Texas Sheriff Accused of Destroying Video of Black Motorist’s Death

Williamson County, Texas, deputies hold down Javier Ambler as one of them uses a Taser on Ambler’s back during his arrest in Austin, Texas, on March 28, 2019. (Austin Police Department via AP)

GEORGETOWN, Texas (CN) — An Austin-area sheriff was arrested Monday and booked into his own jail for the alleged destruction of video recorded by police docuseries “Live PD” of the chase and death of unarmed Black motorist Javier Ambler last year.

A Williamson County grand jury on Friday charged Sheriff Robert Chody with one count of evidence tampering, a third-degree felony. The indictment was made public Monday morning.

Chody faces between two and 10 years in state prison if convicted. He was booked on $10,000 bond and had yet to be released as of Monday afternoon, according to jail records.

The indictment comes three months after Williamson County District Attorney Shawn Dick and Travis County District Attorney Margaret Moore launched an investigation into Ambler’s death after cable channel A&E admitted “Live PD” video of Ambler’s arrest had been destroyed. A&E then abruptly cancelled the show despite renewing it for an additional 160 episodes weeks earlier.

“Live PD” broadcast new episodes weekly with cameras following on-duty police officers live on their shifts during “a typical Friday night.” The show shifted between officers in several different jurisdictions with in-studio commentary mixed in. It was consistently the top-rated cable series on Friday nights.

The cancellation came days after the Austin Police Department released a disturbing six-minute video of Ambler’s arrest in March 2019. The 40-year-old Black man is shown being dragged out of his car and shot with a Taser four times as police struggle to handcuff him behind his back while on his stomach. Ambler is clearly heard saying “I can’t breathe” several times, as well as “I have congestive heart failure” and “save me” while addressing the officers as “sir.”

Police quickly realized Ambler was unconscious after telling him to “wake up” and shaking him. An officer is heard calling for an ambulance as other officers say they are unable to find a pulse.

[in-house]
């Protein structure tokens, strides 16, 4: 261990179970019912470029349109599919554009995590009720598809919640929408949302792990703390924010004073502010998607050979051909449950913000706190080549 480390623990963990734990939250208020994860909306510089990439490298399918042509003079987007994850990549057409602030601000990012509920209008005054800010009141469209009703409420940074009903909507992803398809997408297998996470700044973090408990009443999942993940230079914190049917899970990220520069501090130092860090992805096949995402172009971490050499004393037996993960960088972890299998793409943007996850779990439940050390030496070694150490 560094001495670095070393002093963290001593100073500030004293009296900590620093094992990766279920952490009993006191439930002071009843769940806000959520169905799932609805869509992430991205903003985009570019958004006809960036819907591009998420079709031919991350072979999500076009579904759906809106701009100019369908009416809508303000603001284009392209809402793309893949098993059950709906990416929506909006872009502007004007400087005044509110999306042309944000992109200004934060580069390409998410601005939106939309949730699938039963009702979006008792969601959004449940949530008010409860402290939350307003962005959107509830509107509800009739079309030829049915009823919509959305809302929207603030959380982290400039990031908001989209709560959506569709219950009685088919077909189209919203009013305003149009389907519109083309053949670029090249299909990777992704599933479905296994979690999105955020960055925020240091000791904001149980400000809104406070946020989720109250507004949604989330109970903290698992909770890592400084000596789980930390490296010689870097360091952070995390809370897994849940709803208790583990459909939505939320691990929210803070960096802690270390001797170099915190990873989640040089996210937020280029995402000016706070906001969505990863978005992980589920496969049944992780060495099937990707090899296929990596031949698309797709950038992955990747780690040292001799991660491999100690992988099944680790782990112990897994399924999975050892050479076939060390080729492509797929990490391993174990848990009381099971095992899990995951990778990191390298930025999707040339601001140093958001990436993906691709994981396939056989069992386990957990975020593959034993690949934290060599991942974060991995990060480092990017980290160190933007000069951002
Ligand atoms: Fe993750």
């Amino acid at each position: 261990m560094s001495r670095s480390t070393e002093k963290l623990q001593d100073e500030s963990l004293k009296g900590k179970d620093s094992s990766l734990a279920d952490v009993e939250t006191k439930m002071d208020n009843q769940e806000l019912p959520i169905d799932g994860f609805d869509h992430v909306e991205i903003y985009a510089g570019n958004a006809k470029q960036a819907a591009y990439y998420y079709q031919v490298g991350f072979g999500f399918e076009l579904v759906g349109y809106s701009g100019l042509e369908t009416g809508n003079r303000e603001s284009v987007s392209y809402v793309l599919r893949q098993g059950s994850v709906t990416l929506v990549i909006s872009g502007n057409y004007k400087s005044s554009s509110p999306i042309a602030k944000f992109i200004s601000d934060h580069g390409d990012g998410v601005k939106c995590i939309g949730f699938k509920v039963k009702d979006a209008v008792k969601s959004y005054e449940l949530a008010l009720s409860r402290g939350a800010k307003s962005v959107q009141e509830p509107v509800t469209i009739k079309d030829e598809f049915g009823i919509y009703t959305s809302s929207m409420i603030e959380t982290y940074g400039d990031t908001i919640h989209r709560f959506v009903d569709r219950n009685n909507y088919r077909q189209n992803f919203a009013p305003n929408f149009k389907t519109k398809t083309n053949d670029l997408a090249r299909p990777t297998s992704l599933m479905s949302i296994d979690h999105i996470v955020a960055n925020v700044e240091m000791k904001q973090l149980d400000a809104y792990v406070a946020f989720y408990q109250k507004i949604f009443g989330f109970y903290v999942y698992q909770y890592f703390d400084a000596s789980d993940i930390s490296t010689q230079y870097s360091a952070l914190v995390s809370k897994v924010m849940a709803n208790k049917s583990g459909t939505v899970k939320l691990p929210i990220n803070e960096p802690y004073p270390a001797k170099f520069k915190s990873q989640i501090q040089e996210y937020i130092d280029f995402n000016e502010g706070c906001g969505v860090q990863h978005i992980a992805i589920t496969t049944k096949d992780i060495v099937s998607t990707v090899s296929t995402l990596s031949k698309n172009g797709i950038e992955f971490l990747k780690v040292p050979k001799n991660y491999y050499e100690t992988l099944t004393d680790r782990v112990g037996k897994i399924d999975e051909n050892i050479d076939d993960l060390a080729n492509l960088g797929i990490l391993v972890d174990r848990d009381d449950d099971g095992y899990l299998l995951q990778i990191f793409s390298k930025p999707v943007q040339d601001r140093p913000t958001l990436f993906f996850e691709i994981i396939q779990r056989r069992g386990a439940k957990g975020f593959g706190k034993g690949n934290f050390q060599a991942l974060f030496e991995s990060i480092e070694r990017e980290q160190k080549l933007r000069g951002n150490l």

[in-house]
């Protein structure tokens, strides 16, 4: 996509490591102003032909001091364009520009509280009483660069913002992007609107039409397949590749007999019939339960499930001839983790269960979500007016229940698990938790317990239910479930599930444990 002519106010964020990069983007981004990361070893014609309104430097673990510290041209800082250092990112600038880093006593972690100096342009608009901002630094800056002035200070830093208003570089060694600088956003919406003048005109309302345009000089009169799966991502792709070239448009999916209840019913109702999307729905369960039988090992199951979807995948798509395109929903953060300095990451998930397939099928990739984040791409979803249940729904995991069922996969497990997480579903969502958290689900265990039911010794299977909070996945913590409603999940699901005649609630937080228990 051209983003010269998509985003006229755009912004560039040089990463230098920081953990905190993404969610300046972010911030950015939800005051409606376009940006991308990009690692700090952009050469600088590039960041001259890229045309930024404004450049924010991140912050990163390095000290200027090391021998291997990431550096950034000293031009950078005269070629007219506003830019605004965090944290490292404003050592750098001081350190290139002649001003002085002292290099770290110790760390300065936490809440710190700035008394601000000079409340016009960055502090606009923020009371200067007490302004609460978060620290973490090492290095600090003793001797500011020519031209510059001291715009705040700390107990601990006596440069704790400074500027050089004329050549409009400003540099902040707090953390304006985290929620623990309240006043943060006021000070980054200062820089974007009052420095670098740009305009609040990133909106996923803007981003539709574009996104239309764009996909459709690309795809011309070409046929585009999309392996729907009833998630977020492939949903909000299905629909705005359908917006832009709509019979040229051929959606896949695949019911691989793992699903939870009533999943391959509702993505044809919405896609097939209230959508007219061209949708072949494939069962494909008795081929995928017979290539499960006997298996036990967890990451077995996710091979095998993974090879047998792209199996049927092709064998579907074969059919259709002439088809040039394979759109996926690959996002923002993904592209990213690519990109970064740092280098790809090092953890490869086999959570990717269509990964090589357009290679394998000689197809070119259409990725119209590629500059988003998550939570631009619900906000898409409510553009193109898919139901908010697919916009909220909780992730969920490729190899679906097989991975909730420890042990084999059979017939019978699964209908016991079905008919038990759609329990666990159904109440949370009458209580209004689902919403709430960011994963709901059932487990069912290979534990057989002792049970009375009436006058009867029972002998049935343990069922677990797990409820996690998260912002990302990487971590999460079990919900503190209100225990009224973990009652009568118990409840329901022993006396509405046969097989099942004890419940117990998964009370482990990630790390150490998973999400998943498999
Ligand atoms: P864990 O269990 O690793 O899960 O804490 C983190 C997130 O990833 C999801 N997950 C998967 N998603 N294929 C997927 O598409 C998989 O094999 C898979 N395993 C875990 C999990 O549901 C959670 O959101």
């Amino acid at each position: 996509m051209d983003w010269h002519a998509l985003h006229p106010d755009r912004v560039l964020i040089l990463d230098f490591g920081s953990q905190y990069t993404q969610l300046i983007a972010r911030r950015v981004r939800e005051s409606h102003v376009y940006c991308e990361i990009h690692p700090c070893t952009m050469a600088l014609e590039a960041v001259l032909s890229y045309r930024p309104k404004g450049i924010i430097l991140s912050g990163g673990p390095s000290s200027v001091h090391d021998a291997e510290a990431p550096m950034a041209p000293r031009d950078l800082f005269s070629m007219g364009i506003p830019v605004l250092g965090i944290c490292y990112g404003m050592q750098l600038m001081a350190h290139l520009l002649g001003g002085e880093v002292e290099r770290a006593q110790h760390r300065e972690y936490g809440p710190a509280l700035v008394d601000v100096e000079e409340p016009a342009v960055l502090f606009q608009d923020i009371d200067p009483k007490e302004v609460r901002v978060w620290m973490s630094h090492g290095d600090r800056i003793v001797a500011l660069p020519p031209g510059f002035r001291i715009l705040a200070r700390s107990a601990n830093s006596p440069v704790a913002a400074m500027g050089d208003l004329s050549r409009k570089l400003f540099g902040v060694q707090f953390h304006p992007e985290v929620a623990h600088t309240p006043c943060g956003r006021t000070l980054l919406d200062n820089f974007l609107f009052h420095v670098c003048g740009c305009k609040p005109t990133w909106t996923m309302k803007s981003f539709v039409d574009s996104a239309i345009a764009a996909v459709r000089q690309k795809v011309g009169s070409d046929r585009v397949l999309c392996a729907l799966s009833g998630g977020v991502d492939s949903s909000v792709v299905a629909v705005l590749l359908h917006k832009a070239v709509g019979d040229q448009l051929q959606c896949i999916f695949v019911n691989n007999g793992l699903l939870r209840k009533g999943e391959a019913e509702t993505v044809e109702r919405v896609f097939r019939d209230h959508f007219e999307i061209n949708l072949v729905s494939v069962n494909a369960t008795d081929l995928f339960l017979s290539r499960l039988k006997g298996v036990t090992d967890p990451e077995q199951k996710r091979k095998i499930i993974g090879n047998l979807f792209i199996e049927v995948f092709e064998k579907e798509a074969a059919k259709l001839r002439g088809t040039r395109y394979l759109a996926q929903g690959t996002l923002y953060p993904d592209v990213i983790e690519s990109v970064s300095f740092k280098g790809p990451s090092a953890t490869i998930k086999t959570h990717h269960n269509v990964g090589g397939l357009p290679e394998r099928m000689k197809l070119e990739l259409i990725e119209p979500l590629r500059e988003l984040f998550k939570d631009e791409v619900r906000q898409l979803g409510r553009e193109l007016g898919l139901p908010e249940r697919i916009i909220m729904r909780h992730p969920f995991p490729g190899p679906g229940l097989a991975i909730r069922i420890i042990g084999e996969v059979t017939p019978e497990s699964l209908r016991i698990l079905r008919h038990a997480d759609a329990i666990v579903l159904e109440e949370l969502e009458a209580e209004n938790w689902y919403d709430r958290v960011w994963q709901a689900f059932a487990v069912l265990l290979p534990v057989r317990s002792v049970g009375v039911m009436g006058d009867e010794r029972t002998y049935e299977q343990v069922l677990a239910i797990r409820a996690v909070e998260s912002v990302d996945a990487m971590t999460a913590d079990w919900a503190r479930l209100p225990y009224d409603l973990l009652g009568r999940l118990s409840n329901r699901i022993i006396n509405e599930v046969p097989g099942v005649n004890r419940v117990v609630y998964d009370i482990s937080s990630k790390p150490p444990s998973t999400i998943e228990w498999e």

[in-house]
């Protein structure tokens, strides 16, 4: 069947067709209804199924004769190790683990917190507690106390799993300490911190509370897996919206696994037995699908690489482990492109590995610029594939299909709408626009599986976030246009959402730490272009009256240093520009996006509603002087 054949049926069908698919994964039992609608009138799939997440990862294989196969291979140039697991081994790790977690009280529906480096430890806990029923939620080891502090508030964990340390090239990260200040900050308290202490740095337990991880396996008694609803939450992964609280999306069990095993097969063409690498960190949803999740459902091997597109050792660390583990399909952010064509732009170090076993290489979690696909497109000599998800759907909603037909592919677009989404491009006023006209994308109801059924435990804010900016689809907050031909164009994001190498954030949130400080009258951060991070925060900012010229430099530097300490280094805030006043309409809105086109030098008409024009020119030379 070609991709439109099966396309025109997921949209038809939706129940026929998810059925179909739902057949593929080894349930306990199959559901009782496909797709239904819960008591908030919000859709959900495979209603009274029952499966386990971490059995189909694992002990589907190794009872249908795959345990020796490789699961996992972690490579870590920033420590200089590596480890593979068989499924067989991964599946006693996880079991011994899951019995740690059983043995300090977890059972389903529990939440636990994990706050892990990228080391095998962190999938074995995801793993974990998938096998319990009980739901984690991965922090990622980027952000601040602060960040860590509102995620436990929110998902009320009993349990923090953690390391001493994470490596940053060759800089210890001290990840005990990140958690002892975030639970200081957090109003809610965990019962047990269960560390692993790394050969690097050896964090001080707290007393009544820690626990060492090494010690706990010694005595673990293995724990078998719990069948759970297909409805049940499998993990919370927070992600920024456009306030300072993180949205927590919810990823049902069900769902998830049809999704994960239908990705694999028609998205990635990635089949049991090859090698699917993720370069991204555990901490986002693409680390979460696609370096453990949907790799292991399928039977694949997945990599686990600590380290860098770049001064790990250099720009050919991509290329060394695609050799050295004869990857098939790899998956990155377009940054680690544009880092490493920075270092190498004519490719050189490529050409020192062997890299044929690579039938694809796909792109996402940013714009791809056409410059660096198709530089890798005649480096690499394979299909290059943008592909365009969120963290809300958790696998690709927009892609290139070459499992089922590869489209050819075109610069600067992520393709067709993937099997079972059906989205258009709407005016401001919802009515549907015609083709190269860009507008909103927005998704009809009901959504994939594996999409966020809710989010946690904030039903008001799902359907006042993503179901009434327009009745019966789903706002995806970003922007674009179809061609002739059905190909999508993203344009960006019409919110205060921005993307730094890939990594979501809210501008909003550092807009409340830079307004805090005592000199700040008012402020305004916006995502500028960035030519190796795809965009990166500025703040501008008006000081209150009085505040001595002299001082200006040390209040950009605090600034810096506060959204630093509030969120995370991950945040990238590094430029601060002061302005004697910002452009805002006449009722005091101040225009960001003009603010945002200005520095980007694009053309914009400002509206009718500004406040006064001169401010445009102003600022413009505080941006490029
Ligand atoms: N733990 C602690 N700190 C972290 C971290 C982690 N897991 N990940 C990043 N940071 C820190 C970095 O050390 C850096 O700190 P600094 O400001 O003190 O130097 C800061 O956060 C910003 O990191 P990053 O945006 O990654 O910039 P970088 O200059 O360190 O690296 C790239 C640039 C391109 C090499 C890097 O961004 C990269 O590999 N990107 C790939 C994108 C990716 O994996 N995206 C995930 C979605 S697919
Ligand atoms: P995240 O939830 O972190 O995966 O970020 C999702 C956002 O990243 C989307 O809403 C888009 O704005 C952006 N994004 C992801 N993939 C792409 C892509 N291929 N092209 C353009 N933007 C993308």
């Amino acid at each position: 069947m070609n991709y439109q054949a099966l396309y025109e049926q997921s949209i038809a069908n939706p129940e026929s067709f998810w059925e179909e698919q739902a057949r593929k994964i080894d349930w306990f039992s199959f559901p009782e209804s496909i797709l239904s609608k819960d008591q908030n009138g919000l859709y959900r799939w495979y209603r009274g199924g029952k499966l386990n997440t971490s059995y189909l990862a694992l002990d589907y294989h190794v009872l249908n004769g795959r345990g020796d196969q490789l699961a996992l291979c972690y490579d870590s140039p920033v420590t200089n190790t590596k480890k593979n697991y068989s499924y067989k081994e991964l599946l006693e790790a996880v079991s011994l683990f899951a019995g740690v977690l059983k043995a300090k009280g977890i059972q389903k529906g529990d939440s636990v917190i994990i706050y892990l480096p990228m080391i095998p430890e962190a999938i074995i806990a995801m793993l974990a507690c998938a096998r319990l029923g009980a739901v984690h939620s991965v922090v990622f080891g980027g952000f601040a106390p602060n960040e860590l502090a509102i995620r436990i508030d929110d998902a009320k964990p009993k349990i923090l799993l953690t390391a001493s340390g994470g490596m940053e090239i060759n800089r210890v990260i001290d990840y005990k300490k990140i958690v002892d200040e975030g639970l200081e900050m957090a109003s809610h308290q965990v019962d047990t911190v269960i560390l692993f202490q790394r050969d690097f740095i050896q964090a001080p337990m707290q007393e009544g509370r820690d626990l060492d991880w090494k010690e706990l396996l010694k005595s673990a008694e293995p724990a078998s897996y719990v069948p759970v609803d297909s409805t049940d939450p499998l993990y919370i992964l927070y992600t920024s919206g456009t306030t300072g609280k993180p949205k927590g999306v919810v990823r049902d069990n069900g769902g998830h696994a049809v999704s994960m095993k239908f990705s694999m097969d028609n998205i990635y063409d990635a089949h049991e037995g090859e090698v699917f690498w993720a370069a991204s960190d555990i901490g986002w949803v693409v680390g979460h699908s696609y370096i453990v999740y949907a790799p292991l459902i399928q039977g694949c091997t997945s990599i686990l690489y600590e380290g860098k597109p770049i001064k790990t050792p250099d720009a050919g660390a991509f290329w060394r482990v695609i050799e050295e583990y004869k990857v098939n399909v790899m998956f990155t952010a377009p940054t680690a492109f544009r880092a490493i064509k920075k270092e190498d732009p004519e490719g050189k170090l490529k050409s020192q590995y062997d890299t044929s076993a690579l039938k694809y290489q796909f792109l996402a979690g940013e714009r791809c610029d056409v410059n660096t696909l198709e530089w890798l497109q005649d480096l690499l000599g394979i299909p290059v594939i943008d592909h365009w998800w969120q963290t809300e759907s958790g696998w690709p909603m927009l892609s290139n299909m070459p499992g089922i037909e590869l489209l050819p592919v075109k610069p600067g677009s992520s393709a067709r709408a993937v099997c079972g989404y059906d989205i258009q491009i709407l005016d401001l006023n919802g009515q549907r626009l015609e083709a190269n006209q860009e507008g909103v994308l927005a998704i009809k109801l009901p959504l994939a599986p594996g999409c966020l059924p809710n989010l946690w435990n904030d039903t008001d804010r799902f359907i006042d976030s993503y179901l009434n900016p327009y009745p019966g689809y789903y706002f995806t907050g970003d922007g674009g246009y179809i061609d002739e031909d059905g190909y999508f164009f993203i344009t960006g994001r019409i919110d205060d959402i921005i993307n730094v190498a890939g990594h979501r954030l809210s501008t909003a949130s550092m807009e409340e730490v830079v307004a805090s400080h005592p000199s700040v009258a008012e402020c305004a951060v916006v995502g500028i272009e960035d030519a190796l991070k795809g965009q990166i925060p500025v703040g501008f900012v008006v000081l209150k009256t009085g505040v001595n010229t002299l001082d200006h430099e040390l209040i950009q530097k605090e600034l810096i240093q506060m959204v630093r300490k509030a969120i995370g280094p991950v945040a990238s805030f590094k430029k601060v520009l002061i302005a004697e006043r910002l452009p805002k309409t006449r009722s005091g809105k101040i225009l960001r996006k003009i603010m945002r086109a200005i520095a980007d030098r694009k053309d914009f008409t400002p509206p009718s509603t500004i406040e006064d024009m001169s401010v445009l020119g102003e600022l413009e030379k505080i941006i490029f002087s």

Ambler was initially pulled over by Williamson County sheriff deputies for failure to dim his lights to oncoming traffic and he led them on a 20-minute chase into north Austin.

Chody’s arrest comes three months after several Williamson County commissioners called for his resignation over accusations he refused to cooperate with an earlier investigation into Ambler’s death. Commissioner Cynthia Long said at the time Chody must resign because he “lacks the moral authority” to be a policeman.

Commissioner Terri Cook agreed, expressing “no confidence” that Chody “has the temperament, operational intelligence, administrative ability nor the people skills to handle the job.” Commissioner Russ Boles added “the citizens have lost faith” in the sheriff, meaning three of the five members of the commissioners’ court want Chody to step down.

In May, the commissioners sued Chody and “Live PD” producer Big Fish Entertainment LLC to stop his office’s filming of the show. The commissioners terminated the “Live PD” contract in August 2019, but claim Chody late signed an “access agreement” to restart filming.

The commissioners’ attorney, Sean Breen with Howry, Breen & Herman in Austin, said at the time the lawsuit was filed that Chody “doesn’t need live TV to do his job, but he doesn’t like losing the spotlight.” He accused Chody of being “more concerned about show business than sheriff business.”

Former Williamson County general counsel Jason Nassout is indicted alongside Chody with evidence tampering. He is currently a partner at Keel & Nassour in Austin, according to his Linkedin profile.

Chody’s office did not immediately respond to a request for comment on his indictment Monday afternoon. But the sheriff later said at a press conference that he is not guilty of the charge and accused prosecutors Dick and Moore of engaging in political retribution against him.

“I find it shocking and disgusting that our district attorney uses his office for his political agenda,” Chody told reporters outside of the county jail. “Unfortunately, Shawn Dick continues the sad tradition in Williamson County of charging people for crimes they did not commit, and he does this while not pursuing cases that we hand over from our office.”

Ambler’s family reacted with disappointment to the charge against Chody, saying “it seems the sheriff was more interested in being part of a reality television program and providing entertaining video content” than protecting Black citizens.

“If true, such shameful behavior by a law enforcement leader is striking evidence that there needs to be a sweeping, systemic overhaul of our system of policing,” the family said in a statement through attorney Jeff Edwards in Austin.

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